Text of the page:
Chronically-ill National Hospital Insurance Fund (NHIF) covered patients are now required to pay upfront annual premium contributions before receiving treatment in a directive that could see thousands across the country turned away at hospitals.
Patients visiting health centres for costly procedures such as diagnostic tests, dialysis, chemotherapy and radiotherapy sessions as well as those undergoing minor and major surgeries have in recent months been forced to pay upfront premium contributions as a pre-condition for the national insurer to foot their bills.
A number of patients have shared with the Business Daily records of their advance premium payments without which they had been denied treatment.
“Surgical packages, dialysis, chemotherapy sessions, kidney and heart transplants are restricted and it is something that NHIF is doing to cushion itself. There are people who register for just a few months and when they get the medical help they need, they stop contributing. NHIF is requesting that people pay in advance just to cushion itself,” a customer care agent told the Business Daily.
NHIF is a State-supported health insurer into which all formally employed workers are supposed to contribute as a way of subsidising insurance coverage for the poor.
NHIF chief executive officer Nicodemus Odongo denied making upfront payments a pre-condition for members seeking treatment. He said members are only ‘advised’ to pay in advance.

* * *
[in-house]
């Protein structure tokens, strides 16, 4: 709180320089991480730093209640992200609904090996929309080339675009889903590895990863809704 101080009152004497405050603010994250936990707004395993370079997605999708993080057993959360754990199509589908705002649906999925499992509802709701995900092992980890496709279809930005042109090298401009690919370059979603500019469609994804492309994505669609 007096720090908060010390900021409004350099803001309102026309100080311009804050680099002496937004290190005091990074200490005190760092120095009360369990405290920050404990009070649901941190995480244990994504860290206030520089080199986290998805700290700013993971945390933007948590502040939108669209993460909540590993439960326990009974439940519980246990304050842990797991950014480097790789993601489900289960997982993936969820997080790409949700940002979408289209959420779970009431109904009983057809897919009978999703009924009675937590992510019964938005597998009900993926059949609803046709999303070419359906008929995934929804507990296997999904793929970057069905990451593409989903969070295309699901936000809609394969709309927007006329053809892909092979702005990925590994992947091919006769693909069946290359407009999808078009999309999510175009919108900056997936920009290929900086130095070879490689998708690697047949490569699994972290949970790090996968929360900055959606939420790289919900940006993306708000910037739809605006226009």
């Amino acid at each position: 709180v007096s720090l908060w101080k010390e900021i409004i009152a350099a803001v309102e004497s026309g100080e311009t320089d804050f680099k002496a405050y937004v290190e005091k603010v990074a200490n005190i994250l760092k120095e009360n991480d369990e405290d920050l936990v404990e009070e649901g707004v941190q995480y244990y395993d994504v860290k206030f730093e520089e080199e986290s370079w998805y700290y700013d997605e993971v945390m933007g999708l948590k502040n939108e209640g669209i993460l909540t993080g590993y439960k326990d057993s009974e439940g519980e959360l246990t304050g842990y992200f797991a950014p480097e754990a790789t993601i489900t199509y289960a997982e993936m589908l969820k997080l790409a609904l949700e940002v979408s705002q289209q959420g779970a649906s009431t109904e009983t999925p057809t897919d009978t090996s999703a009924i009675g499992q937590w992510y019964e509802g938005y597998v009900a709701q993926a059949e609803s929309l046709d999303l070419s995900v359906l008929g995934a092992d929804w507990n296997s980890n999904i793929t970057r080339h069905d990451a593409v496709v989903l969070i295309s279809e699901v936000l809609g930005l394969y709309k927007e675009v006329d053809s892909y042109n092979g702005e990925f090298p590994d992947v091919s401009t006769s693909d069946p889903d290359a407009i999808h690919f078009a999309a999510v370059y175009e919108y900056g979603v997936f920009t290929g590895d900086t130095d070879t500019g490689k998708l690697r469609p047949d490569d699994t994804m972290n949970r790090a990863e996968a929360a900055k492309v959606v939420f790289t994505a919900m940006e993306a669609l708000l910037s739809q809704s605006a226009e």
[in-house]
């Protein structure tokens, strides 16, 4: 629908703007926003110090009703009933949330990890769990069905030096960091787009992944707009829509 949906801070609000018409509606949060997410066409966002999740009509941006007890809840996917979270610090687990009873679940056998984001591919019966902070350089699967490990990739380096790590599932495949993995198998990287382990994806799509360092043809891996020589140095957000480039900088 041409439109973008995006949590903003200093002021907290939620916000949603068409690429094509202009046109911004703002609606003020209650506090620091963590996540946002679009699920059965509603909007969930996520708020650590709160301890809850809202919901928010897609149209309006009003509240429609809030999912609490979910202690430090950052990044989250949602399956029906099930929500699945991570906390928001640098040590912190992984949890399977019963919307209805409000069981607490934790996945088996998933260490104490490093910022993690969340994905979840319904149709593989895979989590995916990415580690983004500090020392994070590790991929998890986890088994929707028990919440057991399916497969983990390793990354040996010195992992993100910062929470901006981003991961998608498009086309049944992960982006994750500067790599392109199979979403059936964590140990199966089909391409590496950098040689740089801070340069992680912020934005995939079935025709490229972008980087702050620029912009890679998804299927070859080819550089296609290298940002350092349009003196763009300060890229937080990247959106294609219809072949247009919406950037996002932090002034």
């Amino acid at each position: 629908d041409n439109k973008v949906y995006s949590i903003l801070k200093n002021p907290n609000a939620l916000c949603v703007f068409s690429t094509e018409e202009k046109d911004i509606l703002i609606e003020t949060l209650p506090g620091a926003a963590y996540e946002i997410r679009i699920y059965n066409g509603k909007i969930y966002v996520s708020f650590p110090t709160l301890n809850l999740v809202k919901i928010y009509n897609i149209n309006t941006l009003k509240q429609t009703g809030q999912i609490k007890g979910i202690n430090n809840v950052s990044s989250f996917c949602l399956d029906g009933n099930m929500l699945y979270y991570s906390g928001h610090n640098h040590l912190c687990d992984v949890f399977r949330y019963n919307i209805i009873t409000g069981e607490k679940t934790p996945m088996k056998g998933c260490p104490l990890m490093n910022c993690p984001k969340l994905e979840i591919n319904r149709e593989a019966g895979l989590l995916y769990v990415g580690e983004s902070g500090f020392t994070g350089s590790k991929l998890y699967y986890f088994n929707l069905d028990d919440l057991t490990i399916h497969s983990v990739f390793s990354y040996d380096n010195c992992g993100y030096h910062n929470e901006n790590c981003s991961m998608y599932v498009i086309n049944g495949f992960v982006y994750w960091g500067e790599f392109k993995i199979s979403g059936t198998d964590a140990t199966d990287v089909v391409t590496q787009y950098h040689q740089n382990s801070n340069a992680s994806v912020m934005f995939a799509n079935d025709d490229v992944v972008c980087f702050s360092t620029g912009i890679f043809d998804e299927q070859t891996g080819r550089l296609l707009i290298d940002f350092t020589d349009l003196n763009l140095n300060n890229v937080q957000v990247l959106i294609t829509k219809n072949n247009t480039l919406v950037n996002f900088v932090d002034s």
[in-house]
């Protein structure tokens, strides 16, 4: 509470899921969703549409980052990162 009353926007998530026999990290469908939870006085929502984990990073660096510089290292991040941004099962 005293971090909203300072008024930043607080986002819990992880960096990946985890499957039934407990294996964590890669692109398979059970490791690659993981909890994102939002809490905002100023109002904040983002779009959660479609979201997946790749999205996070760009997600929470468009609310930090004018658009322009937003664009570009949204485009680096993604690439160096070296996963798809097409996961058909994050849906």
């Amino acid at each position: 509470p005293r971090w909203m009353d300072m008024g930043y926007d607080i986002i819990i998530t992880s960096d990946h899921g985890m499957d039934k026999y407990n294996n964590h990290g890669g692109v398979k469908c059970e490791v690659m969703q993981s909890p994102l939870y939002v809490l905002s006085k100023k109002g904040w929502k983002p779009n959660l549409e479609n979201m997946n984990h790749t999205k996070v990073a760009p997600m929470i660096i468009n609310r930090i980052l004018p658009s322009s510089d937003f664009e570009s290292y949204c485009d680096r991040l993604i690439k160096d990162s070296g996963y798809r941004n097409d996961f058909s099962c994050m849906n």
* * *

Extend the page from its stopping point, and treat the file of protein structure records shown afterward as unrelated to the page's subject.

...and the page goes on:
“The requirement to access NHIF service is that a member must be paid up and is not in arrears. This has been the case all along, thus not a new policy. Informal sector members who pay Sh500 per month are usually encouraged to pay for three, six months or even full year to avoid defaulting, which then would block them from accessing benefits at the hour of need. There is no policy to pay in advance,” said Mr Odongo in an interview.
Among the victims of the upfront payments directive that the Business Daily encountered is Keziah Njeri, a peasant farmer whose son went through Tympanoplasty, a surgical procedure performed for the reconstruction of the ear.
She got turned away when she attempted to use her up-to-date NHIF card to foot the hospital bill at Kenyatta National Hospital. Njeri together with other guardians in the ENT ward at KNH were forced to pay Sh6,000, in NHIF premiums for up to May 2020 before the State insurer could cover their bills.
One cancer patient who was first admitted to Mama Lucy Hospital last month was told to pay monthly contributions up to December 2019 before she could be transferred to Kenyatta National Hospital to begin radiotherapy, which again she could not access before she paid upfront premiums for the year 2020.
A low-income country like Kenya continues to bear the biggest burden of non-communicable diseases due to lack of awareness, misdiagnosis, late presentation to hospitals and the high cost of treatment.
The cost of treating cancer and other chronic illnesses remains way above the reach of most households in Kenya.